WE NEED AN ‘AMBU’ FROM THE ETERNAL MANMADHAN?
Behindwoods Visitor Sivaram.L
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we really need something as small as an
‘Ambu’ from the eternal Manmadhan
of Tamil cinema?! This was the question
I got when I watched Aalavandhaan one
more time – the nandhu asylum scenes,
the hallucination scenes, the flashback
scenes - in a state of reverie, sacrificing
a much needed good night’s sleep
in the weekend. My answer to my own question
was ‘No. We need mind-boggling Bazookas
The experimental persona of Kamal is a
bit reluctant to come out these days.
The genius in the actor-writer comes in
sparks in Aalavandhaan. Why cannot he
use the flair to the fullest, now that
he has reached an age of 56. Do we really
need a romantic comedy being picturised
in a cruise in Monte Carlo,with Kamal
romancing Trisha,?! Not that he cannot
make it look convincing in ‘Manmadhan
Ambu’and give us an
interesting watch. He can and he will. The question
is ‘should he?’. What pricks me is just
the fact that he hasn’t got a lot of cinema
years left in him. Let me be realistic here. He
can play the protagonist roles till he reaches an
age of say 65. This leaves only a handful of years
and the least I would like Kamal do is waste them
by acting in paisa-vasool comedy films.
So what is that I expect him to do? The answer is
a simple proposition. Give us a hard-hitting, soul
stirring, ‘food for thought’ film like
the gem ‘Mahanadhi’.
That was not the last of gems he had given but I
purposefully site it as it was the last successful
of such attempts. The other gems that failed have
been mega-budget flicks like:
Hey Ram – A wonderful, carefully
researched blast from the past. A Godseian view
of the partition of India told tastefully. It was
a casting coup of sorts and so was understandably
a high budget venture, the fact that it was a period
film didn’t help the monetary cause as well.
The net result was that people did not (or should
I say did not want to) take it. In raking the moolah,
it failed miserably. Many memorable scenes notwithstanding,
the only scene that became popular was the romantic
tryst between Saketh and Aparna – the youtube
hits of it being a proof to this viewers’
Aalavandhaan – Even though
it stays right on top in my list, I wouldn’t
call this a masterpiece. Nevertheless, it had its
own share of some mesmerizing sequences. Some of
Nandhu’s scenes were brilliantly etched by
Kamal. Unfortunately, not many watched those scenes
from the angle of a drug-hallucinated, paranoid
schizophrenic suffering from the trauma caused by
a step-mother in his miserable childhood. The net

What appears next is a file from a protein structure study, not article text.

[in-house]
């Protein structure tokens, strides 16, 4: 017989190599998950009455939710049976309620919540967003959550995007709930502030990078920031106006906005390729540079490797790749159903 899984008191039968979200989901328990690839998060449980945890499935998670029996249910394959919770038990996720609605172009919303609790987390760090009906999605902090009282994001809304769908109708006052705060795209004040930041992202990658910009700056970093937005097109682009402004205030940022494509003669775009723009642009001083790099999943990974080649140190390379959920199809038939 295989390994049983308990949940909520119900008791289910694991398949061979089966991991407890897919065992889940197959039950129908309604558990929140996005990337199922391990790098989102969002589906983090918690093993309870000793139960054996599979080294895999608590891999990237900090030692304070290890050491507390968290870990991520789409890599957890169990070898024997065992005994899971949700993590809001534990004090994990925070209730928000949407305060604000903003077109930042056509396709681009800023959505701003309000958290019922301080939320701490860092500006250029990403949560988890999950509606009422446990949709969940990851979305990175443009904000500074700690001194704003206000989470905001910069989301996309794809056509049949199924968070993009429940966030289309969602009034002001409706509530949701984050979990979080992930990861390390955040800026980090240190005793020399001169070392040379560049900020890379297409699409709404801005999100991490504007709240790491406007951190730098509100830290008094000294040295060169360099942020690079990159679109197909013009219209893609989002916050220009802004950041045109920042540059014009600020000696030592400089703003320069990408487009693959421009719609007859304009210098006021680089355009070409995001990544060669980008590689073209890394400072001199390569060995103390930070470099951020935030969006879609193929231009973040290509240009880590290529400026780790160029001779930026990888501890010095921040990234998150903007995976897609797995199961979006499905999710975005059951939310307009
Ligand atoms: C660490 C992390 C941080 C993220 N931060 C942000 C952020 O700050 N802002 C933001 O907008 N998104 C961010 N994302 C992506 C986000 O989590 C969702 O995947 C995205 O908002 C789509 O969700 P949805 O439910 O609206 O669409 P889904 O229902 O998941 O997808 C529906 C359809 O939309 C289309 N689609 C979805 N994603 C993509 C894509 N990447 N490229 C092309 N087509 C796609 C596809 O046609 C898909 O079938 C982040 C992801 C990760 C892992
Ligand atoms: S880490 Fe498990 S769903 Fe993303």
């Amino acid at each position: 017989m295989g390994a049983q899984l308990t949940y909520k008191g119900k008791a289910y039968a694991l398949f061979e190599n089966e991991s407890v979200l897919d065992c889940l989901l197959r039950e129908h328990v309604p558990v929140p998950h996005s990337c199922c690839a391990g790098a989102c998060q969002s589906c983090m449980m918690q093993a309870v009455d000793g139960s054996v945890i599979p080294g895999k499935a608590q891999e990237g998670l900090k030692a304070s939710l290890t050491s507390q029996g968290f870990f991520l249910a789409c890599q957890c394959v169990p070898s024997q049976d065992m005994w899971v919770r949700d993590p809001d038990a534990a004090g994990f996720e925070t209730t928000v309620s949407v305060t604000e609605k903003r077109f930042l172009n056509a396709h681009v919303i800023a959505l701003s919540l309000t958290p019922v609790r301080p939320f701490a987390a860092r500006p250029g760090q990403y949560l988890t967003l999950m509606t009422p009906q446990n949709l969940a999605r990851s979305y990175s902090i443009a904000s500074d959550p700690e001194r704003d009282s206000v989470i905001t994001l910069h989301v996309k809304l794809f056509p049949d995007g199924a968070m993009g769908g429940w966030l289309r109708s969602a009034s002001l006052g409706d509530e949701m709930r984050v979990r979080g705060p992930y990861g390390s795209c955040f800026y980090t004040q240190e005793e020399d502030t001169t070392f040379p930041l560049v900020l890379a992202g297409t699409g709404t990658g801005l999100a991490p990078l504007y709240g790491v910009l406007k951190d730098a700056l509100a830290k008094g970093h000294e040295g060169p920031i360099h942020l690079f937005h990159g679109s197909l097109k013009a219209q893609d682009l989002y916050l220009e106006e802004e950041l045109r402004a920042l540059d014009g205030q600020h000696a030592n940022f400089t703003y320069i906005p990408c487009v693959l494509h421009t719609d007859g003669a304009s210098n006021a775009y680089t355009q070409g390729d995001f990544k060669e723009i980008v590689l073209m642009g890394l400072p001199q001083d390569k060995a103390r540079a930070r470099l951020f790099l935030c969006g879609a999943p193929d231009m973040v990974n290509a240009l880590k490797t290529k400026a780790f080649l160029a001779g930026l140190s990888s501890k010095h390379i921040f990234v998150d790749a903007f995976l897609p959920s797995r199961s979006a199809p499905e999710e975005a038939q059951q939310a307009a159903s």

result of this film was the talk that Kamal squandered
the money to send one more producer to exile.
Anbe Sivam - Another brilliant
work of his that suffered at the box office but
didn’t suffer at the hands of the audience
after its release was 'Anbe Sivam'.
The film was not complex like a Hey Ram or an Aalavandhaan,
yet it made people think. It remains a huge mystery
why the film didn’t fare well at the BO. Anybody
who has seen the film has only good views on it.
Maybe the problem was they all saw it in thiruttu
So, the analyses on these films would make my point
clear. If Kamal does an authentic emotional class
film that isn’t complex, the people would
accept it. Only when he chooses intricate concepts
to be made as films does he suffer. He seems to
have understood this. But, maybe understood that
a bit too much, because, he seems not only to have
given up writing complex scripts but also to have
given up making uncompromising films.
If the argument is that he makes such stop-gap films
to only get financial backing that would make get
his dream films like 'Marudhanayagam' and 'Marmayogi'
back to life, I have given the answers for that
too. No production house will be ready to fund such
interesting projects. Maybe, after the dream run
of ‘Enthiran’, Sun Pictures would. But
again, whether it would interest them to invest
such amounts in an experimental film of someone
whose track record has a perfect yet commercially
uncompromising Hey Ram in the list is a point to
ponder. They cannot be entirely blamed, for, they
are doing business. Afterall, a loud, crass ‘Singam’
earns, in its first few weeks, more than a semi-experimental
'Raavanan' in an urban centric Chennai which is
said to be a Maniratnam bastion. People’s
taste for films hasn’t seemed to have changed.
But with some tough arousing films, Kamal can cause
that change. He nearly did it on a few occasions,
only to falter at the final hurdle by giving either
a complex film or riding the upswing tide with a
commercial flick. All that the writer in Kamal needs
to do is, give a string of (not one, but a string
of) prudent, low budget, heart touching works instead
of wasting time in a luxury-liner at Monaco. What’s
the thrill in doing something everybody knows he
can do at ease!
If Clint Eastwood,at 80, can do that with ‘Million
dollar baby’, ‘Gran Torino’ &
’Invictus’ Kamal too can. He only needs
to realize it. Thalaivaa, Are you listening?!
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